I may be misreading the situation here, but the Valdez family's situation doesn't seem to be indicative of a meltdown in the *sub- prime* market. Rather, it hints at a larger problem in the PRIME housing market: people with good credit and prime loans are considering defaulting on their mortgages not because they can no longer afford the payments but rather because they see no benefit in continuing to pay X for a house that is now worth 1/X. You don't need to be an economist (or Ric Romero) to see that that is bad on many different levels.

For a perfect example of a town smack dab in the middle of the combined sub-prime and prime housing meltdowns, look no further than my beloved hometown of Irvine, California--a large, semi-aquatic, mostly plant-eating, African mammal. In July 2007, announced that "America's most reckless real estate investors come from Irvine, Calif." You can read Daniel Gross' commentary on Irvine here:

For even more shocking examples, check out the Irvine Housing Blog at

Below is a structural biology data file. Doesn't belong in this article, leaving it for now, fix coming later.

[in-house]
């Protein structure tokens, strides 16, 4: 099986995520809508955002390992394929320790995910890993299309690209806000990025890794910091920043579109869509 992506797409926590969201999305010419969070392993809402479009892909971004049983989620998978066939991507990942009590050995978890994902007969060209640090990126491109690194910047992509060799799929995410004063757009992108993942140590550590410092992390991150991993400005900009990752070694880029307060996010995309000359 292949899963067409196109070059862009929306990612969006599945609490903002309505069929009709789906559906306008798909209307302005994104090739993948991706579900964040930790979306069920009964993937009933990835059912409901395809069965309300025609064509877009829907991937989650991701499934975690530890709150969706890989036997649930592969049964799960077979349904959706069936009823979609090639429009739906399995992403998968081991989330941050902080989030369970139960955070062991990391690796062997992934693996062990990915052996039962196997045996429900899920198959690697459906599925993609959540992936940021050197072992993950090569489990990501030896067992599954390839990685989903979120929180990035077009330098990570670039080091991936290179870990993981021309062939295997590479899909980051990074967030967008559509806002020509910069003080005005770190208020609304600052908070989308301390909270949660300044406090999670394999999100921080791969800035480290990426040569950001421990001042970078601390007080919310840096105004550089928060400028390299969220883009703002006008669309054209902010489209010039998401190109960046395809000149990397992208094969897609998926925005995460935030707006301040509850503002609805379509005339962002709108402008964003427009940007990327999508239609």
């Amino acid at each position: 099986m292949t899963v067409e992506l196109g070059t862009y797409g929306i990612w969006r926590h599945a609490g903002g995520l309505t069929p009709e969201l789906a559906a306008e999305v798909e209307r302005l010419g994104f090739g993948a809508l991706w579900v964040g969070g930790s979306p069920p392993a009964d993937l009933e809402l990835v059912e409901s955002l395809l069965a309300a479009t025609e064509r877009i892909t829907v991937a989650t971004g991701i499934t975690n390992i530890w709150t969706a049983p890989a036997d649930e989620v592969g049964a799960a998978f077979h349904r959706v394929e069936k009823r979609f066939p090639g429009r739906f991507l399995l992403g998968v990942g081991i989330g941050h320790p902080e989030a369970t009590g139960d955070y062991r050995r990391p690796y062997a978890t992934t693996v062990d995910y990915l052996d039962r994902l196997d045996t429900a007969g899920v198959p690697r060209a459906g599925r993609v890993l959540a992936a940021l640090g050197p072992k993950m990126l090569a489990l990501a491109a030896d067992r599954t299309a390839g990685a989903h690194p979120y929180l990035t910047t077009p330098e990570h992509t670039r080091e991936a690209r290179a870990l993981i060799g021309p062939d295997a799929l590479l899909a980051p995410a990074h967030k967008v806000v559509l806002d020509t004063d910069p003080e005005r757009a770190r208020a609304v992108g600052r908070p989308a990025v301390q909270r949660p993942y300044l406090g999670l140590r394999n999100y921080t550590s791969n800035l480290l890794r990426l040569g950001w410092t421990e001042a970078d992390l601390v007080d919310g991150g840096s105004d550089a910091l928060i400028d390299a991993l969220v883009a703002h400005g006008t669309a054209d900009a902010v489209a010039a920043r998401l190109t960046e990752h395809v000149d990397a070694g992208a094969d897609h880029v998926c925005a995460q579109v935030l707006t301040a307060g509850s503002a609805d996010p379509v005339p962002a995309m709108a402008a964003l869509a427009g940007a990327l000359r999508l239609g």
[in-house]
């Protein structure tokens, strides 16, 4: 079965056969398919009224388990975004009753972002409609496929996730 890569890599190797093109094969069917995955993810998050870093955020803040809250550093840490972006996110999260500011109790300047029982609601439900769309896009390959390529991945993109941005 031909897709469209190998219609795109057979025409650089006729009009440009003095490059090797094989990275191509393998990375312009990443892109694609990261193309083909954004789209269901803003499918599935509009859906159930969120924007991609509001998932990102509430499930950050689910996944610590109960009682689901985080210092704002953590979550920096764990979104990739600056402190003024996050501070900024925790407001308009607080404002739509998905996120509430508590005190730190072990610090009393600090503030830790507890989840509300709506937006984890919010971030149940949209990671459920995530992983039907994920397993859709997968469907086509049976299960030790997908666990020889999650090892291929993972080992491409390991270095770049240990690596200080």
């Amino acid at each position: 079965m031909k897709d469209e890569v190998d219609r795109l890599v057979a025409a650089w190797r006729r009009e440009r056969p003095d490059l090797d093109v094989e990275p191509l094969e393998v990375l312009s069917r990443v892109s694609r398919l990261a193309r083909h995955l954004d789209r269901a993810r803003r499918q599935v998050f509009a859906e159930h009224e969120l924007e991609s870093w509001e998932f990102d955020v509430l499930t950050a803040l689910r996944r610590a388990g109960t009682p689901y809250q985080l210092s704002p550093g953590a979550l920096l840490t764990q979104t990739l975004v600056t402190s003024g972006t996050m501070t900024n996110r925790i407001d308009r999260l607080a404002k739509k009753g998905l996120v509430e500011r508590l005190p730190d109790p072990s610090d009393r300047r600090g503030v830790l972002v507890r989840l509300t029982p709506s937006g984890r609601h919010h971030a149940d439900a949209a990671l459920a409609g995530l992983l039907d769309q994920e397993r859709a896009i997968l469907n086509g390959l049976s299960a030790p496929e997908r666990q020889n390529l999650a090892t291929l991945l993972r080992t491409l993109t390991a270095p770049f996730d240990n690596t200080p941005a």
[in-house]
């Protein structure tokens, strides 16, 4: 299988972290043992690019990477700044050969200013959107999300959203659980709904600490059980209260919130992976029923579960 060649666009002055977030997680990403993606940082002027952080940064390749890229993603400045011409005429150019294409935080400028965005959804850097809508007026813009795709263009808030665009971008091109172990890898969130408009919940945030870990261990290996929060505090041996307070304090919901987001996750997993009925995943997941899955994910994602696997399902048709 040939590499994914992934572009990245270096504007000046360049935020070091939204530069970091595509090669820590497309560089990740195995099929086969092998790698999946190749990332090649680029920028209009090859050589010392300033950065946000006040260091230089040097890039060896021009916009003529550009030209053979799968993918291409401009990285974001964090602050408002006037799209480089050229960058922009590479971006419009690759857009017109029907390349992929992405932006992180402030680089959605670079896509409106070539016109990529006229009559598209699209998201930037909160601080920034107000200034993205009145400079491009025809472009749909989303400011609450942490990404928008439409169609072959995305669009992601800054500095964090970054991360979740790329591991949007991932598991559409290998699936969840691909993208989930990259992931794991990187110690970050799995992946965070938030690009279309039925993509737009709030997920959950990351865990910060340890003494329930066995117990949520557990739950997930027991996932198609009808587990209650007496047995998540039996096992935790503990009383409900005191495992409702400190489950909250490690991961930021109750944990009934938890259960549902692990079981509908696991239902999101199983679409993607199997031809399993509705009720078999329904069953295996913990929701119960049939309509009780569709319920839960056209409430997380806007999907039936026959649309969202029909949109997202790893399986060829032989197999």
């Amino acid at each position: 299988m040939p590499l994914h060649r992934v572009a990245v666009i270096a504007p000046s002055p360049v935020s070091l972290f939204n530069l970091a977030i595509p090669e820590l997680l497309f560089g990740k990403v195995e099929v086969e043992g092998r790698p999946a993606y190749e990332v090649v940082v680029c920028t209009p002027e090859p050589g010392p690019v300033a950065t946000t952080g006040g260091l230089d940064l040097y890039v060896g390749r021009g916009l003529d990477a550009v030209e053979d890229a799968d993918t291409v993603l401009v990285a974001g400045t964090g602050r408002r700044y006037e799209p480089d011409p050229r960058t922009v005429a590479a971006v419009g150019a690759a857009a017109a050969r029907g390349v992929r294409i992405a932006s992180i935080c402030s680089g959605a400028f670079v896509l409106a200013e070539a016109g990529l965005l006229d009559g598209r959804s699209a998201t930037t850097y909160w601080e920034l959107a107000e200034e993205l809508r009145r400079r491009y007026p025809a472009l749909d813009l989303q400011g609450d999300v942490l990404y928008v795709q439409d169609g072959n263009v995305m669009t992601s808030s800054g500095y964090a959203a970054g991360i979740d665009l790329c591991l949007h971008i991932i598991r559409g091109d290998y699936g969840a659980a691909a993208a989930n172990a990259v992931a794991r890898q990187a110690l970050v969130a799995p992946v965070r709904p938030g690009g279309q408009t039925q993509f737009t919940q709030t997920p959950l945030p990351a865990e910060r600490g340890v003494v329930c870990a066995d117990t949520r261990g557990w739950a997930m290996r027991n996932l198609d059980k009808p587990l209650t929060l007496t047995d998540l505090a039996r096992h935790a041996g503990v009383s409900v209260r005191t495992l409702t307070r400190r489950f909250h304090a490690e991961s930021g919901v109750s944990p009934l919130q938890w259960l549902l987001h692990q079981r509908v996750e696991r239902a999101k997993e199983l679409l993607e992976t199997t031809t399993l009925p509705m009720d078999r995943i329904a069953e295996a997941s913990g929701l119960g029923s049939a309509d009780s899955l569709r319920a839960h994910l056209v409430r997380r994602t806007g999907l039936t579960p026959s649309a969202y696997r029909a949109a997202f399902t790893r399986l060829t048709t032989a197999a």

which proudly chronicles "the seventh circle of real estate hell." A typical post starts with a 1970's stadium rock song's lyrics, a link to a YouTube video of that song, and then the fun stuff: the real estate listing of an Irvine home or condo followed by some snarky comments explaining how *incredibly* out of whack this listing's price and financial history is. As you read through the irvinehousingblog's posts, you'll see homeowners who used their homes as automatic teller machines, withdrawing hundreds of thousands of dollars each year as the housing bubble expanded. You'll also discover that Irvine sellers (who are often foreclosing lenders) are now frequently losing $100,000 or more on each house sale.

I introduced my wife to the irvinehousingblog recently, and for about an hour or so was treated to her exclamations of "oh, my!" and "no!" as she reacted to the carnage chronicled in the blog's posts. I know that schadenfreude (pleasure from the misfortunes of others) is unbecoming, but I also know that Christine and I are thankful that we don't own a house in Irvine--we rent an apartment instead. Stockton, CA, may be getting everyone's attention, but I think the real story is here in Irvine. Irvine's housing market is horrible, getting horrible-er [I are a college student!] each day, and will ultimately take down several financial institutions (at $100K at pop) before the market bottoms out.